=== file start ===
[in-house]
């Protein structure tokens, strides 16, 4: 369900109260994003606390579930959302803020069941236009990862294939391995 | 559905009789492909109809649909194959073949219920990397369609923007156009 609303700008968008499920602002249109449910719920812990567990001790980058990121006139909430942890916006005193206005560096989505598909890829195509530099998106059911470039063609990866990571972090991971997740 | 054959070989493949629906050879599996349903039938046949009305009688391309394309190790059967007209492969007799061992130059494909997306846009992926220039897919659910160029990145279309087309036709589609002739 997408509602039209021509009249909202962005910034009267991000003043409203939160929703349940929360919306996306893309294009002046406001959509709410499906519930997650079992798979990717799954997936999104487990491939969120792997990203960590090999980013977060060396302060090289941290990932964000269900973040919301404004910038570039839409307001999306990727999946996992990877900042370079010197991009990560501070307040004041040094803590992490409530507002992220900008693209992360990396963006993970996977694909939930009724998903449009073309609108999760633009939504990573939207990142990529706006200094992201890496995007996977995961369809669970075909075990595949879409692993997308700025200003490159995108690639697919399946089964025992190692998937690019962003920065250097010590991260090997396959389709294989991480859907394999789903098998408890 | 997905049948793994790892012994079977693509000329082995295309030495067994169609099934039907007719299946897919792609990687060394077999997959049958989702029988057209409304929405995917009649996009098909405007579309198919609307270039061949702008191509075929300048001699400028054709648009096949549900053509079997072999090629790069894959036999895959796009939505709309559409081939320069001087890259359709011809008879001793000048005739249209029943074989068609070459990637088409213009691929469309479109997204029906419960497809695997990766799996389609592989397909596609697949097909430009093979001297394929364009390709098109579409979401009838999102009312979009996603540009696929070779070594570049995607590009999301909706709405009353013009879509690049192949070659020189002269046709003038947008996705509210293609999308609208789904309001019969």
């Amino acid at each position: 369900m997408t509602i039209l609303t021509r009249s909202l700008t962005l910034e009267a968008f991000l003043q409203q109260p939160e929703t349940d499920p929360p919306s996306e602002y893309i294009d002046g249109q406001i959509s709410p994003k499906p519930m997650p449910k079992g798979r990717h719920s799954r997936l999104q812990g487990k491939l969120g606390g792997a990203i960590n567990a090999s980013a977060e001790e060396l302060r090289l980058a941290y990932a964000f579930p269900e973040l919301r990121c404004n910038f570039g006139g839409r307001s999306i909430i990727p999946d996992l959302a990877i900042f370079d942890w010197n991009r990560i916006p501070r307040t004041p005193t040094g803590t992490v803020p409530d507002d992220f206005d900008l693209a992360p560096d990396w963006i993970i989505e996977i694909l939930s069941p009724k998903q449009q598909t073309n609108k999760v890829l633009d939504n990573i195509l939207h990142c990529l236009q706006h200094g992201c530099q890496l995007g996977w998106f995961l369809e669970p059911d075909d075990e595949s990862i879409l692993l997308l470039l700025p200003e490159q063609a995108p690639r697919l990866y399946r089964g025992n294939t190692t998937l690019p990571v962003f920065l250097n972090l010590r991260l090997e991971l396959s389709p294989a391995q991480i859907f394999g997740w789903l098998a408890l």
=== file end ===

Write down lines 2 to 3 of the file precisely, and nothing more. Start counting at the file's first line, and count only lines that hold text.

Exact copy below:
């Protein structure tokens, strides 16, 4: 369900109260994003606390579930959302803020069941236009990862294939391995 | 559905009789492909109809649909194959073949219920990397369609923007156009 609303700008968008499920602002249109449910719920812990567990001790980058990121006139909430942890916006005193206005560096989505598909890829195509530099998106059911470039063609990866990571972090991971997740 | 054959070989493949629906050879599996349903039938046949009305009688391309394309190790059967007209492969007799061992130059494909997306846009992926220039897919659910160029990145279309087309036709589609002739 997408509602039209021509009249909202962005910034009267991000003043409203939160929703349940929360919306996306893309294009002046406001959509709410499906519930997650079992798979990717799954997936999104487990491939969120792997990203960590090999980013977060060396302060090289941290990932964000269900973040919301404004910038570039839409307001999306990727999946996992990877900042370079010197991009990560501070307040004041040094803590992490409530507002992220900008693209992360990396963006993970996977694909939930009724998903449009073309609108999760633009939504990573939207990142990529706006200094992201890496995007996977995961369809669970075909075990595949879409692993997308700025200003490159995108690639697919399946089964025992190692998937690019962003920065250097010590991260090997396959389709294989991480859907394999789903098998408890 | 997905049948793994790892012994079977693509000329082995295309030495067994169609099934039907007719299946897919792609990687060394077999997959049958989702029988057209409304929405995917009649996009098909405007579309198919609307270039061949702008191509075929300048001699400028054709648009096949549900053509079997072999090629790069894959036999895959796009939505709309559409081939320069001087890259359709011809008879001793000048005739249209029943074989068609070459990637088409213009691929469309479109997204029906419960497809695997990766799996389609592989397909596609697949097909430009093979001297394929364009390709098109579409979401009838999102009312979009996603540009696929070779070594570049995607590009999301909706709405009353013009879509690049192949070659020189002269046709003038947008996705509210293609999308609208789904309001019969």
């Amino acid at each position: 369900m997408t509602i039209l609303t021509r009249s909202l700008t962005l910034e009267a968008f991000l003043q409203q109260p939160e929703t349940d499920p929360p919306s996306e602002y893309i294009d002046g249109q406001i959509s709410p994003k499906p519930m997650p449910k079992g798979r990717h719920s799954r997936l999104q812990g487990k491939l969120g606390g792997a990203i960590n567990a090999s980013a977060e001790e060396l302060r090289l980058a941290y990932a964000f579930p269900e973040l919301r990121c404004n910038f570039g006139g839409r307001s999306i909430i990727p999946d996992l959302a990877i900042f370079d942890w010197n991009r990560i916006p501070r307040t004041p005193t040094g803590t992490v803020p409530d507002d992220f206005d900008l693209a992360p560096d990396w963006i993970i989505e996977i694909l939930s069941p009724k998903q449009q598909t073309n609108k999760v890829l633009d939504n990573i195509l939207h990142c990529l236009q706006h200094g992201c530099q890496l995007g996977w998106f995961l369809e669970p059911d075909d075990e595949s990862i879409l692993l997308l470039l700025p200003e490159q063609a995108p690639r697919l990866y399946r089964g025992n294939t190692t998937l690019p990571v962003f920065l250097n972090l010590r991260l090997e991971l396959s389709p294989a391995q991480i859907f394999g997740w789903l098998a408890l």